- Categorising foods into those that are ‘good’ and those that are ‘bad’ and by extension, internalising the idea that you are ‘good’ or ‘bad’ because you ate a certain food
- Believing that overeating or ‘emotional eating’ is a character flaw that needs fixing
- Feeling that weight loss/health/healing can only be achieved by removing gluten, sugar, dairy and/or grains (or whole food groups) from your diet
- Feeling like the body needs to be cleansed or detoxed “to get back on track”
- Feeling that food cravings need to be curbed/conquered/ignored
- Feeling guilty after eating
- Feeling anxious, overwhelmed or worried about making the ‘right’ decision and not making the ‘wrong’ decision when choosing food
- Believing that the ‘right’ food decisions will occur if you follow external rules of what, when and how much to eat (like meal plans, or elimination diets)
- Telling everyone that you are making ‘lifestyle changes’ to ‘get healthy’, but what this really looks like in your heart-of-hearts is seeing a lower number on the scales
- Doing exercise to burn calories or ‘work off’ something that has been eaten or in anticipation of eating a food or meal
- Counting, measuring or tracking your food and/or exercise
- Exercising even when you feel tired or sore because otherwise, you feel anxious or guilty about not working out
- Ignoring wanting to eat that burger by going for a walk, then eating carrot sticks, then some rice crackers, then a herbal tea and then going and getting that burger, plus chips, plus a thick shake and eating the whole thing so fast you feel sick and get mad for having no will power
- Feeling disappointed, like a failure and weak when the number on the scales don’t budge and even more so if the number increases
- Avoiding social situations or manipulating them because you don’t believe there will be food available that fits your current eating plan
- Avoiding social situations because you don’t trust yourself around the food that will be available
- Finding that you are comparing your body and eating to your friends or strangers and wonder why they can eat whatever they want and have a great body
- Having the number on the scales dictate your mood for the day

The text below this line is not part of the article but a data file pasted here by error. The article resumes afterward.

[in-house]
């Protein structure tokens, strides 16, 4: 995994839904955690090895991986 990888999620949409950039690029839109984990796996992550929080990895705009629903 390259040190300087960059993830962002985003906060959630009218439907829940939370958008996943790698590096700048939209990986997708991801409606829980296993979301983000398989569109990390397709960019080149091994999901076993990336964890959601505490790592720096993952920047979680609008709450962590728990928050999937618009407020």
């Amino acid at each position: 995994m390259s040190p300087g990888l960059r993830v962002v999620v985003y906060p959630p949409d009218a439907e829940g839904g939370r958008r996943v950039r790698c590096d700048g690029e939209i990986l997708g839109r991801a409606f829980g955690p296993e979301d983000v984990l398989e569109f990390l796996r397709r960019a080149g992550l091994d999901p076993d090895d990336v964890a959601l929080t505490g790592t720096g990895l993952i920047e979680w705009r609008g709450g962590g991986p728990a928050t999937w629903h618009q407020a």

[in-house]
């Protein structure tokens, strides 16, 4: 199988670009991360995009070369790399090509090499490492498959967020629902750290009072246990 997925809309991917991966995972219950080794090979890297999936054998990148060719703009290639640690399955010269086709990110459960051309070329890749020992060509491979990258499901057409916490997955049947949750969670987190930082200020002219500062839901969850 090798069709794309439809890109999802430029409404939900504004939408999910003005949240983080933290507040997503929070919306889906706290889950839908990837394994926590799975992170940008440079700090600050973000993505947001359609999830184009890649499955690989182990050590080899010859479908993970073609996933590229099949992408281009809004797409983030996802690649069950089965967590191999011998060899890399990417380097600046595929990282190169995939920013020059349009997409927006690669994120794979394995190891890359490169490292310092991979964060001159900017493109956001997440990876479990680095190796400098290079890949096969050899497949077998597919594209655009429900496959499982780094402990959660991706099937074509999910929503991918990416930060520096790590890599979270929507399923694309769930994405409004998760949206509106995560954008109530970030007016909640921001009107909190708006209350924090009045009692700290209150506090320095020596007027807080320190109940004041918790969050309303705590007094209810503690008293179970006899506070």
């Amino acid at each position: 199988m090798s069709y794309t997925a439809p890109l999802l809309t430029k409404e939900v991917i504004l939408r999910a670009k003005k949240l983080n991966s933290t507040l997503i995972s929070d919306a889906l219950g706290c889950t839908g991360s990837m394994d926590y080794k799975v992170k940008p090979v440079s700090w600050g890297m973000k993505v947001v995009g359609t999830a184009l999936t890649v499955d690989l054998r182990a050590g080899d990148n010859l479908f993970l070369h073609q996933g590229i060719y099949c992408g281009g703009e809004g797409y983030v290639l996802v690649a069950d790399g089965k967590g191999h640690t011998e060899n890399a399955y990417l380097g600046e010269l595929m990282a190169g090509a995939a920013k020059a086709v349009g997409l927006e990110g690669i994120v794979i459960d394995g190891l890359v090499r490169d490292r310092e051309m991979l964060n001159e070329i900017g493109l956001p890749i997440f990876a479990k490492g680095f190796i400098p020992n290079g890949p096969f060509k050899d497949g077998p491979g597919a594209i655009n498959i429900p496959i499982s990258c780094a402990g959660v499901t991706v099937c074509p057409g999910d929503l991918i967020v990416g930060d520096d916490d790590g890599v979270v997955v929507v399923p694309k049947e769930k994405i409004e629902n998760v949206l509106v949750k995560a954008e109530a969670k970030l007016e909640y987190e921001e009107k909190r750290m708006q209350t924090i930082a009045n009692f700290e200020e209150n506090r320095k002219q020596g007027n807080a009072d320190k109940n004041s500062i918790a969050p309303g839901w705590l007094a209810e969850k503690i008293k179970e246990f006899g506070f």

- Feeling that your worth as a person in this world is based on your weight and appearance
- Believing you can’t possibly be healthy if your BMI is above 25
- Finding yourself always turning to talk about food and fixing your body when having conversations with others
- Feeling the need to justify your eating
- Pacing your house at 10pm to get your fitness tracker up to 10,000 steps
- Finding yourself eating all the things before you get back on track tomorrow or Monday morning.
- Trying to ‘healthify’ recipes or meals you really want to eat but think you shouldn’t because they are ‘unhealthy’
- Finding yourself passing judgement and criticism on other people’s bodies or what they are or aren’t eating
- Overall, finding that a large proportion of your day is spent thinking about food, eating, exercising and your body – specifically, how you can control all of these things.
If you are reading this (not exhaustive) list right now and it is bringing up some feelings for you, know that none of this is your fault. You weren’t born thinking and acting in these ways. Existing in diet culture means it is inevitable that you will have accumulated these rules, restrictions, beliefs and behaviours along the way.
I would invite you to take the first step to rejecting the diet mentality by acknowledging that diet culture exists and understanding the harm that it is causing to people. None of us are immune.
The more people that can see diet culture for what it is and start actively pushing back against it, the sooner we will shift away from diet culture and towards a new culture that accepts and values ALL bodies.
* Note that this is a bit of a generalised statement. I am aware of some cultures where an obsession with weight does not exist and body diversity is embraced. Maybe we all need to pack up and move there?!